FINISH: End Shark Finning Now
- The biggest threat facing the whale shark is us.
- Potentially thousands of whale sharks are hunted each year, mainly for their fins
- Whale sharks are just one of over 500 species of shark threatened by the multi billion dollar, international shark fin trade.
Sharks have been roaming our oceans for over 400 million years. Now, as a result of human ignorance and arrogance all shark species are under threat. Do you want to be responsible for their disappearance? Join us in our campaign to put an end to the slaughter. Join ECOCEAN in our campaign to FINISH FINNING!
- Tens of millions of sharks are killed each year to supply the fin trade, corresponding to over 2 million tons of shark.
- Shark populations around the world are in decline by between 70 and over 90 percent. 20 species of shark are listed as endangered by the World Conservation Union (IUCN). One third of all open ocean sharks are listed as threatened or vulnerable to extinction by the IUCN. This includes the whale shark.
- A ‘finned' shark is a shark that has had its fins cut off and then been thrown back into the ocean while still alive. The shark will then drown, die of starvation or be consumed by other predator species.
- Shark fin harvesting has increasing to feed the ever-growing demand for shark fin soup. Shark fin soup is often served at Chinese wedding celebrations and special occasions as a sign of affluence.
- The value of shark fins has increased with economic growth in Asia (particularly China), increasing incentive for the harvesting of fins.
- It has repeatedly been shown that live sharks have a significant value for marine ecotourism; whale shark tourism is estimated to be worth at least $47.5 million worldwide.
- The removal of sharks greatly disrupts marine ecosystems by allowing an increase in the abundance of their prey species.
- Shark populations are slow to recover as they are slow growing, late to mature and produce relatively few offspring.
A small donation can help!
The time is now to FINISH FINNING!
There is some GOOD NEWS!
- 1 July 2011: Hawaii is set to become the first state in the U.S. to ban the possession of shark fins.
- July 2010: Maldives will become the second country to announce blanket protection for its sharks; previously, Maldives was a top contributor to the finning market.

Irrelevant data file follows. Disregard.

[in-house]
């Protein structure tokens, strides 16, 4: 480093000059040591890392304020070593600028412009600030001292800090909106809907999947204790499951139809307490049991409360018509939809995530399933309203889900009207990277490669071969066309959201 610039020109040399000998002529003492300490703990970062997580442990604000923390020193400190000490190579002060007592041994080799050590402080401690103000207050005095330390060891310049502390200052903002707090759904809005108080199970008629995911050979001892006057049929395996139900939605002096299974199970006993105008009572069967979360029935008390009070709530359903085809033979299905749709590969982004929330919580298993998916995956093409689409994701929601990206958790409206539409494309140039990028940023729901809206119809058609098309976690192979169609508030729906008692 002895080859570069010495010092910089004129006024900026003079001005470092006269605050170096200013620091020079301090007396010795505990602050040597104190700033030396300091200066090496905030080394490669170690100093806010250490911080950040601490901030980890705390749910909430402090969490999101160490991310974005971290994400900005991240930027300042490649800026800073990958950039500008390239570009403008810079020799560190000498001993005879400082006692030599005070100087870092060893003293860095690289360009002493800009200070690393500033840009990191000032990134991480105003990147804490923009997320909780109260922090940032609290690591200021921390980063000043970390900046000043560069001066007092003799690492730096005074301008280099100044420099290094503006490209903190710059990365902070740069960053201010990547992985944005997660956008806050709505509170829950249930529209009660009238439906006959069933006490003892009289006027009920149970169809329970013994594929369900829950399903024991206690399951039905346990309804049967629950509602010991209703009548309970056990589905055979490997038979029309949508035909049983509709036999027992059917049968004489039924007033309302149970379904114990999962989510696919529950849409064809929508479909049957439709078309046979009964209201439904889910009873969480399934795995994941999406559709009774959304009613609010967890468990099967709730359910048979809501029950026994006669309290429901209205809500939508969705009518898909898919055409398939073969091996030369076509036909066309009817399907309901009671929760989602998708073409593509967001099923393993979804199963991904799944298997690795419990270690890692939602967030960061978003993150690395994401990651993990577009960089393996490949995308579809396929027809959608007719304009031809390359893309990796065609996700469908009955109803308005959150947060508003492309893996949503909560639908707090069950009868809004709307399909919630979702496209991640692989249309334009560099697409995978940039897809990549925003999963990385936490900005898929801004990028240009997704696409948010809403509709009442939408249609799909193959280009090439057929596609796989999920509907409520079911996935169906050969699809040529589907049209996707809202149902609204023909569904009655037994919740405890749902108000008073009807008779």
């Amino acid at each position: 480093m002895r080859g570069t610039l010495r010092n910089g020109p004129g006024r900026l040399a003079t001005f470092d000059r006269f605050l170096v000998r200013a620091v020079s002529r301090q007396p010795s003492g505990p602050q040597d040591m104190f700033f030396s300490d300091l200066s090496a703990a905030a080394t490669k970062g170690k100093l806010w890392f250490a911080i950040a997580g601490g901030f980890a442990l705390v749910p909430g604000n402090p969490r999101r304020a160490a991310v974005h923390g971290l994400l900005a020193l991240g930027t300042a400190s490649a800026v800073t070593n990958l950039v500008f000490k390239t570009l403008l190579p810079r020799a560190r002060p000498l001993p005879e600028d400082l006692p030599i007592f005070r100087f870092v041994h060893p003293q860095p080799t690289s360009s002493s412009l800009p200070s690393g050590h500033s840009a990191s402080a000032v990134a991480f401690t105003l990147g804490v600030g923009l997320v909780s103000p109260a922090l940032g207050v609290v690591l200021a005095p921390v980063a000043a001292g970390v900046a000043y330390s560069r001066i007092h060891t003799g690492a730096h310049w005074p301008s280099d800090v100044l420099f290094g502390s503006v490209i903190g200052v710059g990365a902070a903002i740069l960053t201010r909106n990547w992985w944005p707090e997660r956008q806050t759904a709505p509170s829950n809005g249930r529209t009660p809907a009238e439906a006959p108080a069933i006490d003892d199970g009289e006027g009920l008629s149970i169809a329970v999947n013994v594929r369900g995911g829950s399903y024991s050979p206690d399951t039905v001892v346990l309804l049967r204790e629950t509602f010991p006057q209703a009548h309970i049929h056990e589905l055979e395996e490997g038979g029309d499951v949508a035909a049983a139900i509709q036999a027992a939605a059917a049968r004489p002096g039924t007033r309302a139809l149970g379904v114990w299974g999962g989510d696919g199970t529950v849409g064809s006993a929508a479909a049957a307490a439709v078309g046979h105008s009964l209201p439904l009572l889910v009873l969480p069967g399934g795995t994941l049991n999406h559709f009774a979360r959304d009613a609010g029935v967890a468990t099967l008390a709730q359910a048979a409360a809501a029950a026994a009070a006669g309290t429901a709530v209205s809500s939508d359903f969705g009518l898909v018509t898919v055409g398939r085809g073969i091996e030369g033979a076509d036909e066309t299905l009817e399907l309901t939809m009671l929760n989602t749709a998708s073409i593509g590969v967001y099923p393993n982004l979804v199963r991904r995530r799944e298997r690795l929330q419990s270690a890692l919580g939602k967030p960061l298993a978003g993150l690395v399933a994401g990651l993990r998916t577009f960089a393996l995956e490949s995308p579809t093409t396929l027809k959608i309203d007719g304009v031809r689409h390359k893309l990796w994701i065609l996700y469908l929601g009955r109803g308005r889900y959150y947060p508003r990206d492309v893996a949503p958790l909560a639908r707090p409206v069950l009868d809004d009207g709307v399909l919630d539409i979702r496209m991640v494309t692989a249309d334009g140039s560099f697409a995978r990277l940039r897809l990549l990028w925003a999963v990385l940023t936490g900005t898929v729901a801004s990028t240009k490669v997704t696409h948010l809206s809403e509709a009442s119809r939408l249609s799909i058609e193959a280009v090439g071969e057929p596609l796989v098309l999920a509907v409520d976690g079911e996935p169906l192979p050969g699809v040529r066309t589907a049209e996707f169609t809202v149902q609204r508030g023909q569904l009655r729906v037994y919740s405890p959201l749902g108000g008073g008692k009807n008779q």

- Spain, one of the top five shark-landing nations, has recently outlawed the fishing of thresher and hammerhead sharks.
- September 2009: At a UN conference, the President of Palau announced the establishment of the world's first shark sanctuary, banning all commercial shark fishing it its 230,000 square miles of water.
SHARK FIN SOUP
Shark fin soup is a soup of Chinese origin made with shark fin and flavoured with chicken, beef, or ham stock. The shark fin itself has little flavour; it's main purpose in the dish is to add texture. It is also considered a delicacy and a mark of affluence. Vast quantities of shark fin soup are served to guests at celebratory events including weddings and business banquets. However, the soup is readily available at most Chinese restaurants in countries around the world.
Shark fin soup is expensive, often between $100 and $1000 per bowl. For this reason, the fins fetch a comparatively high price at market compared to other fish fare, which has ensured a steady supply of shark fins as fisherman are eager to meet the ever growing demand. The economic boom and corresponding increase in wealth in Asia has created an impossible demand that is destroying shark populations.
Shark fin is purchased either frozen or dried. For visual appeal, fins are often treated with hydrogen peroxide to retain color. Whale shark fin is of particular appeal as a display item for its size and easily recognizable spot patterning.
Though shark fin proponents maintain that the soup has health benefits, repeated studies have yielded absolutely no evidence to support these claims. Instead, it has been shown that due to high levels of mercury present in shark meat, shark products are barely fit for human consumption.
Long lines are monofilament fishing lines that can stretch for over 100 miles near the surface. At roughly 30 metre intervals, secondary hooked and baited lines are attached. These ‘curtains of death' are indiscriminant in their catch – they routinely catch not only their target species (tuna, swordfish, sharks) but also the threatened and legally protected leatherback and loggerhead turtles and seabirds. Over one fourth of all long-line catch is discarded back into the sea as already dead ‘bycatch'.
Long lines are a significant threat to the survival of several species of shark. The majority of sharks caught on long lines are killed for their fins; their remaining, often still breathing body is thrown back into the ocean as ‘bycatch'. At present there are only a small handful of areas that have banned this destructive method of killing, including the U.S. Pacific coast; however, in most ocean areas long lining is legal.
Wild Aid Whale Shark video:
‘Bowls of Blood', by Gary Stokes, Oceanic Love:
Man & Shark, by Alex Hofford:
Yao Ming Wild Aid PSA:
A video about shark finning from Wild Aid:
Anti shark finning video by Jack Meade: http://www.youtube.com/watch?v=eFQX04kERoI&feature=player_embedded
Shark Fin Soup information from ‘Sharkwater':
Sea Shepherd's Galapagos Long-lining campaign: http://www.youtube.com/watch?v=mLAlljaS_40&feature=related
National Geographic on shark finning: